McConnell's Spirit Keeps People Talking

Long before he became a Pacer, back when he played for the Colts in fact, T.J. McConnell didn't look the part. Didn't look like a high school basketball player and certainly didn't look like a future college player, especially one for a major program.

An NBA player? Nobody was daring even to fantasize about that, him included.

Heading into his sophomore season at Chartiers Valley High School in Pittsburgh and standing all of 5-foot-8 and 125 pounds, he looked more like one of those cute kids from the grade school who plays at halftime of the varsity games. But he had in fact played in the varsity games as a freshman, averaging 10 points for a team coached by his father while displaying talent and maturity beyond his years, not to mention his physique.

Duquesne University coach Ron Everhart had seen enough in those games, as well as in offseason competition, to offer a scholarship. But when McConnell accepted in October of 2007, the headline in the Pittsburgh Post-Gazette acknowledged the unexpected nature of the story: "No joke, Dukes coach wants McConnell."

One Duquesne fan, however, wasn't satisfied with merely being surprised. He fired off an e-mail to Everhart and wrote, "I didn't realize we were recruiting water boys." Everhart later showed the insulting missive to McConnell and his father, Tim, when they visited his office.

"We walked out of there and T.J. said, 'I'll show them who the water boy is!'" Tim McConnell recalls. "He uses that for motivation to this day."

Water boy. Paper boy. Ball boy.

Call him whatever you want, T.J. McConnell has heard it all and at every level. He says it once bothered him and therefore motivated him, but he's grown numb to it by now. How many times can you hear a generic insult from a stranger and still feel a reaction? Now that he's a fifth-year NBA veteran and a valued rotation player with the Pacers, hecklers only sound foolish. Fans pay their money, they can say what they want, he believes as long as they don't cross lines of decency.

Besides, McConnell was raised to have thick skin. His father passed on everything he could as a parent, coach, and genetic contributor to his kids' basketball careers, and was setting an example long before they were born.

Tim McConnell played at Waynesburg (Pa.) College, a 5-foot-7 1/2 point guard who was in constant motion but never wasted any of it backing down from someone. He tells the story of playing in a summer league game against a Penn State defensive lineman, Greg Gattuso, who is now the head coach at Albany College.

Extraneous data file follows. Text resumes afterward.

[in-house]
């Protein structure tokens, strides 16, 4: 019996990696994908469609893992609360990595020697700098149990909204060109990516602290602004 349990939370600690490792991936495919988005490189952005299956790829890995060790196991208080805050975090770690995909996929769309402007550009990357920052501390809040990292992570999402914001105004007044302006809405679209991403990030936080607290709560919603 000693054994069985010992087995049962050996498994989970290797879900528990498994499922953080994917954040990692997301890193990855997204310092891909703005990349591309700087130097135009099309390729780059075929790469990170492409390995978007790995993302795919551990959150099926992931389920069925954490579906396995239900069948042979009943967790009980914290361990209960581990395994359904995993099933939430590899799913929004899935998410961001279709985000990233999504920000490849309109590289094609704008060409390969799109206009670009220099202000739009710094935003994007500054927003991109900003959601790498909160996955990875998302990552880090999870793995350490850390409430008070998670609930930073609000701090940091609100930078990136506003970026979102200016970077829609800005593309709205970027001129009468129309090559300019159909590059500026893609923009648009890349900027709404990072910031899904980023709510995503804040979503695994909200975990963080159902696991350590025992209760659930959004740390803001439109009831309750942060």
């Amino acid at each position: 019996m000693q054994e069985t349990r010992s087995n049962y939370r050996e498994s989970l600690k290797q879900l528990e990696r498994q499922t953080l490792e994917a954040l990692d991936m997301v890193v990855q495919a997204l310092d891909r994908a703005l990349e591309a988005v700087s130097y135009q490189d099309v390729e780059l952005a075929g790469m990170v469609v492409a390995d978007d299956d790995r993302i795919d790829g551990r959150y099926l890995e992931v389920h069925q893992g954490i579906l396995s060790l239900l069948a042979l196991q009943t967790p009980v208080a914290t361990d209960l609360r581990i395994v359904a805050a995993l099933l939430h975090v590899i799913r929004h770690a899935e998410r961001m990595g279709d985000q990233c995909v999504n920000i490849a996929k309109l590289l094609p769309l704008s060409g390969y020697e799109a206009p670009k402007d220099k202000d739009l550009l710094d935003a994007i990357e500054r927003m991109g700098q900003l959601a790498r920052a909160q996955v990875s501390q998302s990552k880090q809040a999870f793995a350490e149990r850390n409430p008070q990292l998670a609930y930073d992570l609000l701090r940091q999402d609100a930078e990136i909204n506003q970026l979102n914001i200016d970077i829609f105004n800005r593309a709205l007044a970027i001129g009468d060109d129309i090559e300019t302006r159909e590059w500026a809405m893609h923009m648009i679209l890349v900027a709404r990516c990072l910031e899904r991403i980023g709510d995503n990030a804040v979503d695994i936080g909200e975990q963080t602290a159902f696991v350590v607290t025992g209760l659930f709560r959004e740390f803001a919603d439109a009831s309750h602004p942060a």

"One time we were winning the game and I started dribbling around to run the clock. He started chasing me, and when he finally caught me, he wanted to put me through the fence.

"We'll talk now, and he'll say, 'Man, you used to drive me crazy the way you hustled.' But I knew if I wanted to play..."

If he wanted to play, he was going to have to outwork the competition. He bred his children to attack the game the same way.

T.J. is the oldest. A younger brother, Matty, completed his career at Robert Morris last season and now works for Wilson-McGinley, a beverage distributor in Pittsburgh, and coaches part-time for a Catholic high school in the area. Megan, the youngest, is a senior for the girls' team at Chartiers Valley. Tim coached it to a 30-0 record and state championship last season and hopes to repeat this time around. She's a hustling pass-first point guard who reminds everyone of T.J. and has accepted Duquesne's scholarship offer, just as he once did.

"Me and my sister are crazy out there," T.J. says.

The fundamental reason the McConnells have gone as far as they have in their respective basketball careers is their crazy fighting spirit, the kind that wins over fans and makes opponents want to put them through a fence. For T.J. that's meant a no-joke NBA career that landed him in Indianapolis last summer after four seasons in Philadelphia.

He wasn't guaranteed a spot in the playing rotation when he signed with the Pacers, but Nate McMillan hasn't been able to keep him out of it. He's played at least 11 minutes in every game except the two he sat out with a strained groin. Although he hasn't averaged as many minutes as with the Sixers, he's arguably playing better than ever based on the advanced analytics of efficiency and win shares.

At the very least he's displaying the qualities that got him to this point. He approaches every practice as if it's Game 7, he keeps the offense humming when he's playing in games and he's the loudest cheerleader on the bench when he's not.